The Worst Thing I’ve Done

 

Dr. Emry walked along the stark white halls of the asylum, his footfalls echoing in the silence. Under his arm was a thick folder containing the information the police were able to give him about the serial killer he was on his was to see. Alvin Webb had been caught three weeks prior and it was Dr. Emry’s job to see if he was fit to stand trial.

This was his first contact with the man and to that end Dr. Emry had spent the better part of the last two days reading the contents of the file to see what type of man he was going to be dealing with. What he read confused him greatly.

Alvin Webb was unlike any other inmate that Dr. Emry had processed for the courts before. He didn’t fit the pattern for any known type of sociopathic or psychopathic behavior. Nor did he have what was considered to be the correct background or childhood that would produce such a human being.

Alvin had grown up in a nice middle income family as the oldest child of three. There was no domestic violence in the home, no religious fanaticism or anything of that nature, no reports of killed or missing pets. He never had any problems in school, always got good grades and in fact won several scholarships to Universities. Alvin had never been in trouble with the law, never got parking tickets, citied for jaywalking, nothing. He was well liked at work, had quite a few friends and an active social life. Until his fortieth year.

Then the murders began.

Those too didn’t fit with accepted norms for serial killers. He had no set type of victim – gender, age, race – the police said Alvin was content to murder anyone. None of the victims were related in any way. He would randomly choose someone off the street or from a playground or see someone in a store and they were next. The police reports stated that in the 33 cases they thought they could prove he had committed he had not used the same method of killing twice. Alvin had used knives to varying degrees, a wood chipper, car exhaust fumes, a sledge hammer, slow acting poison and so on. Even to Dr. Emry, who had been dealing with individuals like this for over thirty years, the list was disturbing. What was even more disturbing to his trained mind was that the murders didn’t escalate in violence. One would be a simple knife cut, the next so violent an attack with a roofing hammer that the victim had to be identified using DNA, and the next a simple gunshot wound. If there was one thing he had learned from his study of the file it was that the murderer was not killing out of anger.

So as he approached the door to the interview room, Dr. Emry was feeling both intrigued and confused about Alvin Webb. After reading the file he wasn’t sure the police had arrested the right person. Taking a moment to ready himself before he knocked, he glanced through the window of the door at the man seated at the stainless steel table.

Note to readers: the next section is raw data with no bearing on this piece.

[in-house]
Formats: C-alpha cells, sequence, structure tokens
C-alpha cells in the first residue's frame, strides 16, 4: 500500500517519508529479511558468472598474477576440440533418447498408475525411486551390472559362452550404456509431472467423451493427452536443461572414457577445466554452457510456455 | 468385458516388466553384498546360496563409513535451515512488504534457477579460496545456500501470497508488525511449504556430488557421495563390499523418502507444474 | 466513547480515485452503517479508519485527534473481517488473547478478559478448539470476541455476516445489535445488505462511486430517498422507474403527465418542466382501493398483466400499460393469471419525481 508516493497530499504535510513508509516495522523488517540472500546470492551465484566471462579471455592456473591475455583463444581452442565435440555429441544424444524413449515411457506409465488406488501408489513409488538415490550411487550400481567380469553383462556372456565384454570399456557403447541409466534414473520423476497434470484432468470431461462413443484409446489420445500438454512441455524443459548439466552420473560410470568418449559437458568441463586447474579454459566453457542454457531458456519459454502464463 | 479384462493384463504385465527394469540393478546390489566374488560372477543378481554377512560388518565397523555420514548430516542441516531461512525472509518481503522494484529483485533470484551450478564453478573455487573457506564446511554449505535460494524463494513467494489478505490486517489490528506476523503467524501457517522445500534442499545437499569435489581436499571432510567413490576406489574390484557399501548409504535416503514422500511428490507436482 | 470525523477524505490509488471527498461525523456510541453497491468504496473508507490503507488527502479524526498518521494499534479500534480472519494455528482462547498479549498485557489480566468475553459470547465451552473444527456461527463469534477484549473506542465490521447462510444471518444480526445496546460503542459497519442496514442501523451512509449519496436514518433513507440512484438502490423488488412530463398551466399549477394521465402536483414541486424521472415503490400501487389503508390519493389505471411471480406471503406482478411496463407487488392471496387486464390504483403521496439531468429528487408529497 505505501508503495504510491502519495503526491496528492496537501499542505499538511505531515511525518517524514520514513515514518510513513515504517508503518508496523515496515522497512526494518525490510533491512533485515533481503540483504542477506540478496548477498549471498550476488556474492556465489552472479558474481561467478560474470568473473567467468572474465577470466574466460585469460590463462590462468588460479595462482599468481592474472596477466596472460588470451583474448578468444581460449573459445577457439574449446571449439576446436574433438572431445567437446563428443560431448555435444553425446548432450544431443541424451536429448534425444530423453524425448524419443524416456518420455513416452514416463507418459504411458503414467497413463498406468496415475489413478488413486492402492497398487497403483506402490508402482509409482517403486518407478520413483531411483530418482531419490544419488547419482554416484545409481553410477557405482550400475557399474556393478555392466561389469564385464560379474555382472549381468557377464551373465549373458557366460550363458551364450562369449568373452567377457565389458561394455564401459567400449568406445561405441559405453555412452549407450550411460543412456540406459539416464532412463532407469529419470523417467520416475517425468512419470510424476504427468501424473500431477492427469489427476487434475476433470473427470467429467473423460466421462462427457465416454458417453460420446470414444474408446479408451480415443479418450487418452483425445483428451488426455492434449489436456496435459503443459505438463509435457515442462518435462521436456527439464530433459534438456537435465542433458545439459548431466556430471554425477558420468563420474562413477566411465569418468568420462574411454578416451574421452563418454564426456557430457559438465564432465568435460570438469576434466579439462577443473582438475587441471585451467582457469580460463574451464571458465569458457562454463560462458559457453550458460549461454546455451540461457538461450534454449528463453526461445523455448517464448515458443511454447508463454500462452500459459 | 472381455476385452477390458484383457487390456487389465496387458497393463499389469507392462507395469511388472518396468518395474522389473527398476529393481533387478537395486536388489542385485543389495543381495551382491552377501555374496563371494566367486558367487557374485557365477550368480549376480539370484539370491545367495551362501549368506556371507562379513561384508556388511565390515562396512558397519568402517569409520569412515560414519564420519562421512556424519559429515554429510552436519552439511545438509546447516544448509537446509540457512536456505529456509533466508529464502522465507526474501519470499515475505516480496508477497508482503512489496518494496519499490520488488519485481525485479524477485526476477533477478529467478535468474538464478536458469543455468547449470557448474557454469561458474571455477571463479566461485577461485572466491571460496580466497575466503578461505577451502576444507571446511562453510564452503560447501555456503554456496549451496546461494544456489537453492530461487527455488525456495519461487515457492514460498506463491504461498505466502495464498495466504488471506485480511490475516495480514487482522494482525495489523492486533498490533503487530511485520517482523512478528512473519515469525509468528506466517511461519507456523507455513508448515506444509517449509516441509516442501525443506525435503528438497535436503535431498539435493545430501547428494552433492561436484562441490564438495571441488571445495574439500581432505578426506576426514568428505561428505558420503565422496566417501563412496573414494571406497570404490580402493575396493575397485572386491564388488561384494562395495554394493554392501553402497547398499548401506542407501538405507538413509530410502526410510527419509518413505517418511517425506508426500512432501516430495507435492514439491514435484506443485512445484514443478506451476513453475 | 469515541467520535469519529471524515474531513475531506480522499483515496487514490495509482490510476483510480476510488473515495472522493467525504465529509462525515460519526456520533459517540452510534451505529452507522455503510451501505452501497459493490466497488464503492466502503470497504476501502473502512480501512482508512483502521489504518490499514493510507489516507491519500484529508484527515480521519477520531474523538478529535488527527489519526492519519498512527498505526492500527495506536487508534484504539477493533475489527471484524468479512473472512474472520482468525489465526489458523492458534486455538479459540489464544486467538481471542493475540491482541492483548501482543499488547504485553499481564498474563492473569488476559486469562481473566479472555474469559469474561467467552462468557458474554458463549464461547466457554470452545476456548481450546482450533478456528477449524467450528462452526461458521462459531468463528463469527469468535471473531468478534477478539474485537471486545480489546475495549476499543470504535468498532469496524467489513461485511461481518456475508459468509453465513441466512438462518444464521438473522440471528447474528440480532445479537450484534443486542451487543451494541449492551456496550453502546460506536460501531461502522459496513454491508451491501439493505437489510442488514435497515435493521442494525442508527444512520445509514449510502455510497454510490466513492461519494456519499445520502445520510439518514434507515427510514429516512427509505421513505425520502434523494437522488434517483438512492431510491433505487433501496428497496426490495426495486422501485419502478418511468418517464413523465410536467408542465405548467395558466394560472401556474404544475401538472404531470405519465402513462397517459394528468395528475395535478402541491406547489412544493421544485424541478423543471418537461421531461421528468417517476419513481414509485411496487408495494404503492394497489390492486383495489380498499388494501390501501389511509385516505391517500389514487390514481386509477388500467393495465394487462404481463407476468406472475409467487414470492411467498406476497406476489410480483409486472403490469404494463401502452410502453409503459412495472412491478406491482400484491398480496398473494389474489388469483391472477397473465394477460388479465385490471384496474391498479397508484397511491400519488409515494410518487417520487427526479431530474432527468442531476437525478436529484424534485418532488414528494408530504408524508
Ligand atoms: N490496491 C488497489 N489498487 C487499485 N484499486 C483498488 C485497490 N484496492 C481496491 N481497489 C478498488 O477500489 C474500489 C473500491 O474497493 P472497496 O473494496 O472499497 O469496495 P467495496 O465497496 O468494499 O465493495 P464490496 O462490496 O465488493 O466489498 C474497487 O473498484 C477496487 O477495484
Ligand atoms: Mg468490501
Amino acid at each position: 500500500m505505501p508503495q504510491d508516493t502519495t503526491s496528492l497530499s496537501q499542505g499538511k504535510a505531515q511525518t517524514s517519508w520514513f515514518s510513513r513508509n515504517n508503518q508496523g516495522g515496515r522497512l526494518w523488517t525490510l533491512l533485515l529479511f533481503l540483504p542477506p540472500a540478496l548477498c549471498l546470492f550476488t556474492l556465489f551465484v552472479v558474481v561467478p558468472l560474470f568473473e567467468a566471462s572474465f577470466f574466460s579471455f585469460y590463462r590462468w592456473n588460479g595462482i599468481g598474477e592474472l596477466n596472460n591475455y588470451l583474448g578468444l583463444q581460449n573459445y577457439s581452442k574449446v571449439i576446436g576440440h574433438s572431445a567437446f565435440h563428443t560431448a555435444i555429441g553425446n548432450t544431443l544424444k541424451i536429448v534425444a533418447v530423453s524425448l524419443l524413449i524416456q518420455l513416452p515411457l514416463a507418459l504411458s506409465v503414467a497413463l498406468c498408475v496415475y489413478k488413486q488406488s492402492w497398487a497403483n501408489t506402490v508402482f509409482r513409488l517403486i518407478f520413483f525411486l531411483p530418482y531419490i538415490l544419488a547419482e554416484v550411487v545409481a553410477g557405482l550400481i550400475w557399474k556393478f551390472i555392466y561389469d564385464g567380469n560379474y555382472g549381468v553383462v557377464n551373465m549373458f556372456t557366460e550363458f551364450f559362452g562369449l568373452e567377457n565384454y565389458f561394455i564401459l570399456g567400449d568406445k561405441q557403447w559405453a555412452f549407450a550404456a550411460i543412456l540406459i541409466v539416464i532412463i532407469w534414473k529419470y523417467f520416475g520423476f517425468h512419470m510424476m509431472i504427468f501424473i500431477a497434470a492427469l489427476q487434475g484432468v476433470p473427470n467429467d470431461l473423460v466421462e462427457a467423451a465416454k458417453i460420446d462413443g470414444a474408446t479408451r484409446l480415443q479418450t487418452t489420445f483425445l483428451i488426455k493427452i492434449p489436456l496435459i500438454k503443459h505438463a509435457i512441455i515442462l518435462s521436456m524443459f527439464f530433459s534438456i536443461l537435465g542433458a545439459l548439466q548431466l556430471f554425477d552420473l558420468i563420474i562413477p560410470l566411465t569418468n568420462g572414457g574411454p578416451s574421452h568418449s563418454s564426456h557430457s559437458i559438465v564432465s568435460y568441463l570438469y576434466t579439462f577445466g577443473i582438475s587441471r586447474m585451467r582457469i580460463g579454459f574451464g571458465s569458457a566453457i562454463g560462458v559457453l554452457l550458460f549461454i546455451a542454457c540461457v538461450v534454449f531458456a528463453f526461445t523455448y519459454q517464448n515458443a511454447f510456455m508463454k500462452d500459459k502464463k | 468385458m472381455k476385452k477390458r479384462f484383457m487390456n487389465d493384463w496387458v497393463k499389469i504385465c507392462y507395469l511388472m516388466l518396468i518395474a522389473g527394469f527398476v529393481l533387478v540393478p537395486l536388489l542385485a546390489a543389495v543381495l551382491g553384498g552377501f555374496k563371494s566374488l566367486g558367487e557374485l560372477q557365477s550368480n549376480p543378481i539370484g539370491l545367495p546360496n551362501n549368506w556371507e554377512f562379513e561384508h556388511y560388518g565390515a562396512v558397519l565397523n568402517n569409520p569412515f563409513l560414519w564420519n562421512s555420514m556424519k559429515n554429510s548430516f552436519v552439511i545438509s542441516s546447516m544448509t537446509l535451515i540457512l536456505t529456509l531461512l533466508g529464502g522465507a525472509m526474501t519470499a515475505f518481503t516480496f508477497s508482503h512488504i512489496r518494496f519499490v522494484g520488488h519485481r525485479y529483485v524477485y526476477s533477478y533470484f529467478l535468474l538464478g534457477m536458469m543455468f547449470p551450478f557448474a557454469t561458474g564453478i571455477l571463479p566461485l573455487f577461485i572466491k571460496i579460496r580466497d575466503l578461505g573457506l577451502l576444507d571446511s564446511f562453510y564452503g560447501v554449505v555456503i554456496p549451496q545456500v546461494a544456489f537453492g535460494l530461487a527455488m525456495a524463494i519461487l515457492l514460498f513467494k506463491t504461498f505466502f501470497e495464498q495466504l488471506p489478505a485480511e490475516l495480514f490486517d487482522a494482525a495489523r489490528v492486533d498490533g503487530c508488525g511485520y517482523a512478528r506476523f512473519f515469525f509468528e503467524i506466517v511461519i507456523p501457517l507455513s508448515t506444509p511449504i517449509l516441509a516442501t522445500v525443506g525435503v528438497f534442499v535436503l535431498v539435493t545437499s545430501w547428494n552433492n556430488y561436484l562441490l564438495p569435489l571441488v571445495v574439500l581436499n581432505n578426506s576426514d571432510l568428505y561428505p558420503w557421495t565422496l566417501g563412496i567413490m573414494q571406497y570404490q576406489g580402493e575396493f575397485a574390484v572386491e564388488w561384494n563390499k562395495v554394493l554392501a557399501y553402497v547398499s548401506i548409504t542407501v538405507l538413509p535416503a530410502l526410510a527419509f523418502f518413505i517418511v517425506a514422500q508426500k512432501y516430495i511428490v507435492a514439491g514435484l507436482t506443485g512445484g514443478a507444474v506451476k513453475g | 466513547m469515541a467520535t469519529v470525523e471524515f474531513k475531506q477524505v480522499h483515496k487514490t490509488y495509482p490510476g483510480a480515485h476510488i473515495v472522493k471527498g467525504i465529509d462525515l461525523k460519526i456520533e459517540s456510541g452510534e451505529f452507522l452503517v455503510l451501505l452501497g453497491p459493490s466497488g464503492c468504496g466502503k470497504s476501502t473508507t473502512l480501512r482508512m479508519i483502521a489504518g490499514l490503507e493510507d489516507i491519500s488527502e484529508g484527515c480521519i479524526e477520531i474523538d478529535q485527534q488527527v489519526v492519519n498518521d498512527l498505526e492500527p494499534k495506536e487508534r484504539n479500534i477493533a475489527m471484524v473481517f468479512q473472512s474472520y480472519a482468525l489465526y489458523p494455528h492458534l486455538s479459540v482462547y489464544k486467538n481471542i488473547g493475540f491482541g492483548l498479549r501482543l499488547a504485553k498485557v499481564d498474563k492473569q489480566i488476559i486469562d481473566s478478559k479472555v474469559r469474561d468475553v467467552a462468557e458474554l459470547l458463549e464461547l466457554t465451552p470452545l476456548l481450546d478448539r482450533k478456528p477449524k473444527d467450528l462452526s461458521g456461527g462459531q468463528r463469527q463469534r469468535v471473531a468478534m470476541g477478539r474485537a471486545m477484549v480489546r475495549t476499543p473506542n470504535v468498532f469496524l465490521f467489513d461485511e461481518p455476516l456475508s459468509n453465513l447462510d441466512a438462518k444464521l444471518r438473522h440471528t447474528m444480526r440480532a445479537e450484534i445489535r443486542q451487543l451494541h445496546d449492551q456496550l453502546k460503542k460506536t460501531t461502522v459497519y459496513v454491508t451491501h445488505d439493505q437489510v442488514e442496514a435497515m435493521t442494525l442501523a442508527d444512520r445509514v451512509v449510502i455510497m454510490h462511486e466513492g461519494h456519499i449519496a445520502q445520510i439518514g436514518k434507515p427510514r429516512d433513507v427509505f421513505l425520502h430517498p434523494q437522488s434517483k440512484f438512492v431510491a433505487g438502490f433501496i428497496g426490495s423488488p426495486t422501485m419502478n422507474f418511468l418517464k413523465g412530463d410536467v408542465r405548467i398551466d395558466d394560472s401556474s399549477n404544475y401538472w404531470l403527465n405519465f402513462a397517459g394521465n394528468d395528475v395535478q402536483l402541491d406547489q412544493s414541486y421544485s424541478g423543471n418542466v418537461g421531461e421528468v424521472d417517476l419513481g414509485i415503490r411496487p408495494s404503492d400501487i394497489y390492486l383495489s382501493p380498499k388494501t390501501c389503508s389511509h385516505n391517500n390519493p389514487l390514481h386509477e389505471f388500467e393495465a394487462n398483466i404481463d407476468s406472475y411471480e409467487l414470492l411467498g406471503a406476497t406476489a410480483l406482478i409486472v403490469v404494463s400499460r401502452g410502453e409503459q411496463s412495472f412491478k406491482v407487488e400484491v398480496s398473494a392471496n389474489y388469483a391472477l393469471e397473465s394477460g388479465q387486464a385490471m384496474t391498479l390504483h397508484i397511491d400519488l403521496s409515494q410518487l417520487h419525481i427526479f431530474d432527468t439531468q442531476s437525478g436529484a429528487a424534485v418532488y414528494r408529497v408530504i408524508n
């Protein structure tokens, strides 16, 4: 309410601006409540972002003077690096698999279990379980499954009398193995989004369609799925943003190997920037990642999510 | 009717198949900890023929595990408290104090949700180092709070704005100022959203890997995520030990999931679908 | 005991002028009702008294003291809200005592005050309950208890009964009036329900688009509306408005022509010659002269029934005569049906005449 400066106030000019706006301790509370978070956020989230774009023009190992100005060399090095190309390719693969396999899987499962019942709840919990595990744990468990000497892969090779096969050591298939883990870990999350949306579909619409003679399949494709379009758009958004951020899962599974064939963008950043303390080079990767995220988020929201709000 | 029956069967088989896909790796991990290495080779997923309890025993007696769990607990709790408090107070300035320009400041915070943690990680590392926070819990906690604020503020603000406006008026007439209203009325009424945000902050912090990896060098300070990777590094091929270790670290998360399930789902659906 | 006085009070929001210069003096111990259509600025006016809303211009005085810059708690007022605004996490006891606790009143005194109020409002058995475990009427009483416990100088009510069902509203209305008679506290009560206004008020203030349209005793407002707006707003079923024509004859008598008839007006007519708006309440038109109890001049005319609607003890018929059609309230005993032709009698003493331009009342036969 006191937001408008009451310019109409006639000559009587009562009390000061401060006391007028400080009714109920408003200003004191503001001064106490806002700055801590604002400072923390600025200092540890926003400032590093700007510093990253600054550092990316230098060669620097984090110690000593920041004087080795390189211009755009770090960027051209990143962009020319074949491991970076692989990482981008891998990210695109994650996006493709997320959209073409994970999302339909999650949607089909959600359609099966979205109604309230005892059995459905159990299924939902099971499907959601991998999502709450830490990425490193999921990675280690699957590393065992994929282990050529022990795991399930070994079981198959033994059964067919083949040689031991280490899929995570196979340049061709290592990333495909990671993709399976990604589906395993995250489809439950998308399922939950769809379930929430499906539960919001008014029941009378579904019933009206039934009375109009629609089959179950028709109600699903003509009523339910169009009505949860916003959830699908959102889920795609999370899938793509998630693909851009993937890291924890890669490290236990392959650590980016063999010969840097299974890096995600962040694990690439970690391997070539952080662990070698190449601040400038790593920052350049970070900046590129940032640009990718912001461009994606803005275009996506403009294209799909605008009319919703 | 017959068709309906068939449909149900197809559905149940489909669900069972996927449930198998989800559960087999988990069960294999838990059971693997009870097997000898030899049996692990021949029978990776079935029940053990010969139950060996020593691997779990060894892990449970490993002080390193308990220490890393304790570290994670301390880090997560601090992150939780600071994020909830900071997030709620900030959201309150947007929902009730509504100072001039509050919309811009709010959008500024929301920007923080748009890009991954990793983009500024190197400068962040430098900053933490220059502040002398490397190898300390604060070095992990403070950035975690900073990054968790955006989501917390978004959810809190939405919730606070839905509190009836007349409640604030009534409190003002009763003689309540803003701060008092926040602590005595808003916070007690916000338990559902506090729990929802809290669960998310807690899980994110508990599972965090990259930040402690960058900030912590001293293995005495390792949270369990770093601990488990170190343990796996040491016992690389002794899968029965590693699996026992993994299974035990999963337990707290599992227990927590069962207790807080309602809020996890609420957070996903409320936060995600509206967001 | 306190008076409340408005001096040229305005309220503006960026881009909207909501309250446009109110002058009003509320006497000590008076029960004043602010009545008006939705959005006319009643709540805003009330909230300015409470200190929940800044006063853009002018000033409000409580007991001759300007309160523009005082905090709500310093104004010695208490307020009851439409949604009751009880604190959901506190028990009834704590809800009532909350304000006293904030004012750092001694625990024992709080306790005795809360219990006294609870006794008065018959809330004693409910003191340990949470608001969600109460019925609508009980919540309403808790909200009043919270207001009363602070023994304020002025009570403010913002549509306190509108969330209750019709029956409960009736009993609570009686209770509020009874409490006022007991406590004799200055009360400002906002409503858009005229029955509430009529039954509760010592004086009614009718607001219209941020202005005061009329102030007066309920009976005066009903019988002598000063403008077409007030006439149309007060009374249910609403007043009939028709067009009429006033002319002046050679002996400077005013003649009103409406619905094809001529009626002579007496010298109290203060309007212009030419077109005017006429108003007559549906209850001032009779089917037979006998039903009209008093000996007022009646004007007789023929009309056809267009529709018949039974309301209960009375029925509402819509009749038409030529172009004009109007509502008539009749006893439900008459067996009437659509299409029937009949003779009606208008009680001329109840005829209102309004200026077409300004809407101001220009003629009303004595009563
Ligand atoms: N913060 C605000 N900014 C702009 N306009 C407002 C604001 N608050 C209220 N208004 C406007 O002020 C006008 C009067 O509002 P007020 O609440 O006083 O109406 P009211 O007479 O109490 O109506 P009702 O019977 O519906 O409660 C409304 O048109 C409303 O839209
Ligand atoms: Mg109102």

Alvin Webb sat with his hands in his lap patiently waiting for his interrogator. He was a short balding man with dark hair and bushy eyebrows. He had thin lips, a small pointed nose and brown eyes. If you passed him in the street you would never give him a second glance. Dr. Emry knocked on the door and the guard standing in the corner of the room opened it. He walked in and sat at the table opposite Alvin.

“Good morning Alvin. My name is Dr. Emry and I’m here to ask you a few questions.”

“Oh I know exactly why you are here,’ Alvin said, “My lawyer told me all about our meeting here today. You are here to see it I’m crazy or if I can stand trial.”

“Well, not to be blunt, but yes, that’s essentially correct,” replied Dr. Emry.

“I can save you the time. I’m not.”

“Not? Not what?”

“I’m not crazy.”

“Ah. Yes. Well as you can imagine I’ve heard that a few times before. I still need to ask you some things. Shall we begin?”

For the next three hours Dr. Emry had the most remarkable conversation he’d ever had with an inmate. Alvin answered all questions put to him politely and succinctly. He never got angry or stressed. He showed little to no emotion when shown the crime scene photographs, other than pure curiosity. Near the end of the interview Dr. Emry was positive the police had arrested the wrong man.

“So what’s the worst thing you’ve done Alvin?” inquired Dr. Emry as he was putting the files and pictures back into the folder. It was one of the simplest questions he asked of all inmates.

Alvin sat forward and put his hands on the table.

“The worst thing I’ve done?” he said, smiling. “Why get caught, of course.”

End

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